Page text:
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Under God [NOOK Book]


In Under God, Pulitzer Prize winner and eminent political observer Garry Wills sheds light on the frequent collision between American politics and American religion.

Beginning with the 1988 presidential contest, an election that included two ministers and a senator accused of sin, award-winning author Garry Wills surveys the tapestry of American history to show the continuity of present controversies with past religious struggles, and argues ...
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Under God

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In Under God, Pulitzer Prize winner and eminent political observer Garry Wills sheds light on the frequent collision between American politics and American religion.

Beginning with the 1988 presidential contest, an election that included two ministers and a senator accused of sin, award-winning author Garry Wills surveys the tapestry of American history to show the continuity of present controversies with past religious struggles, and argues that the secular standards of the Founding Fathers have been misunderstood. He shows that despite reactionary fire-breathers and fanatics, religion has often been a progressive force in American politics, and explains why the policy of a separate church and state has, ironically, made the position of the church stronger.

Marked by the extraordinary quality of observation that has defined Will’s work, Under God is a rich, original look at why religion and politics will never be separate in the United States.
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Editorial Reviews

Publishers Weekly - Publisher's Weekly
Explicating his theory that religion is an inextricable element of American political life, Wills sheds new light on the 1988 presidential campaign. While George Bush wooed Jerry Falwell and extolled patriotism, religion, law and order, Jesse Jackson and Pat Robertson--both ordained ministers, both from the South, both advocates of a moral revival--represented antipodal political extremes. The ``secularity'' of Michael Dukakis's campaign came across in his ``pinched ideal of politics,'' while Gary Hart, a product of Yale Divinity School, failed to find ``a new moral language'' to account for personal indiscretions. Wills ( Reagan's America ) writes incisively of Mario Cuomo's stand on abortion and of Robert Bork, ``a friend of censorship.'' He gives his central thesis historical ballast; for example, Abraham Lincoln saw the Civil War as an act of ``expiatory suffering,'' and deist Thomas Jefferson in his private writings revealed his enthusiasm for Jesus's ethical doctrines. Author tour. (Nov.)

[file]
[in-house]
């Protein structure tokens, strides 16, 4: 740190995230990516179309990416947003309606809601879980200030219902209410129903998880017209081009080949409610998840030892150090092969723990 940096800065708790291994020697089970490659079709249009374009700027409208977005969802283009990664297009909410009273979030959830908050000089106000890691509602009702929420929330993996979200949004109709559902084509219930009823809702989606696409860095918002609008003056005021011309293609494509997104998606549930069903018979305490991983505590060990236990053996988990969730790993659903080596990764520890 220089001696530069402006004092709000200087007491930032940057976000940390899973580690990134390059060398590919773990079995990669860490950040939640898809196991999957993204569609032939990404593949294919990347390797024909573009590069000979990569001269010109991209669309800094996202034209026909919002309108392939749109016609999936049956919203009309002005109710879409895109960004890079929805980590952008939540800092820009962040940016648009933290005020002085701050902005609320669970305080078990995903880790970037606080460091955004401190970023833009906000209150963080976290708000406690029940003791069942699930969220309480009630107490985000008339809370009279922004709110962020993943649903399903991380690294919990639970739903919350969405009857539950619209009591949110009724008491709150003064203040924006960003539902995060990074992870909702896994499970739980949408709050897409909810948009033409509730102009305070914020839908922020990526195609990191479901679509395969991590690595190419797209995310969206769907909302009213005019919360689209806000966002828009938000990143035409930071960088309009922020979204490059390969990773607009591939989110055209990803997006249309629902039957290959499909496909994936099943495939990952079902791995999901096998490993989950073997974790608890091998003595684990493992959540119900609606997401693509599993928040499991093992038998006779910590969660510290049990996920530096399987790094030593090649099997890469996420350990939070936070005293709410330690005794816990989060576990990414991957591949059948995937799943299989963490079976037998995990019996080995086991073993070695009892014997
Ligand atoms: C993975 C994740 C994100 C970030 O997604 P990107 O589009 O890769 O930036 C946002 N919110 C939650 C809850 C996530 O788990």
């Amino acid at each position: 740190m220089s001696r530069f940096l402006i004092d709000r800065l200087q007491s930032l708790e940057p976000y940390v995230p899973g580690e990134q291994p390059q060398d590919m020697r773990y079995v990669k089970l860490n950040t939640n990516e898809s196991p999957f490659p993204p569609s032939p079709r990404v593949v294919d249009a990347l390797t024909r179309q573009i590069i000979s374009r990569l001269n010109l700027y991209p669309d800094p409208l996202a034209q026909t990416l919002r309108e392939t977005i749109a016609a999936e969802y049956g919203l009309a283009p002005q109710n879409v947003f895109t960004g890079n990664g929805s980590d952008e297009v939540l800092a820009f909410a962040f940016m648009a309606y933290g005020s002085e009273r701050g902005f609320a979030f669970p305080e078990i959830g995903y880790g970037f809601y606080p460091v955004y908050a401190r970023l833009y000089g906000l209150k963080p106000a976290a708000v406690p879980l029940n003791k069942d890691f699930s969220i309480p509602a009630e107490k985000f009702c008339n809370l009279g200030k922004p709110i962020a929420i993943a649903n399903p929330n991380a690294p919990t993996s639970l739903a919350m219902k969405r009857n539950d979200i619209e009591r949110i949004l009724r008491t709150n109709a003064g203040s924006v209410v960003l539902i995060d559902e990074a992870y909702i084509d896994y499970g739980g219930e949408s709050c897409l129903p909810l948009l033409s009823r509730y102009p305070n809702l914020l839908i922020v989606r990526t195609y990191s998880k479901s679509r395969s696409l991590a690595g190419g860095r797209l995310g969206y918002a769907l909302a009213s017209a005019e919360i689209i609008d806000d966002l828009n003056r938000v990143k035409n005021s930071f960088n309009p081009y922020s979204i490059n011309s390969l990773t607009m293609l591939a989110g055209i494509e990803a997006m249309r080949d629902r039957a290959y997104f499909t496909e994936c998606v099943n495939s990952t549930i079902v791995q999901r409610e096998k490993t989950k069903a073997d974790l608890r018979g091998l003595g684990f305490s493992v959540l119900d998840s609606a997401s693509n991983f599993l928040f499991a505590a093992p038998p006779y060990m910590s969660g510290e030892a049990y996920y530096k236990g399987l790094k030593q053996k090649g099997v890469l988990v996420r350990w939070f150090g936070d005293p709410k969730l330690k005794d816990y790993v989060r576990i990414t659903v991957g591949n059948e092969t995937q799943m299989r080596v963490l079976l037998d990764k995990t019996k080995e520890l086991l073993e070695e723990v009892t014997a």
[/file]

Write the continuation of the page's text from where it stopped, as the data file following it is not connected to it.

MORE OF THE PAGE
Library Journal
Wills argues that religion has always been an important element in American politics. He demonstrates that our political crises (slavery, civil rights, etc.) have all been moral dilemmas as well, often using the language and emotion of religion, and that such concepts as sin and confession, creation and apocalypse continue to influence political thinking. His topics include censorship and abortion as well as black religion and politics. The final section discusses Jefferson's concept of the separation of church and state: Wills emphasizes that the original intent of this idea was to free religion from the compromises of establishment so it could have a greater, not a lesser, moral influence on the nation. He feels this has indeed been the result, for good or ill. Another thought-provoking book from the author of Nixon Agonistes ( LJ 8/70) and Reagan's America ( LJ 2/1/87). Recommended for academic and public libraries. Previewed in Prepub Alert, LJ 6/15/90.-- C. Robert Nixon, M.L.S., Lafayette, Ind.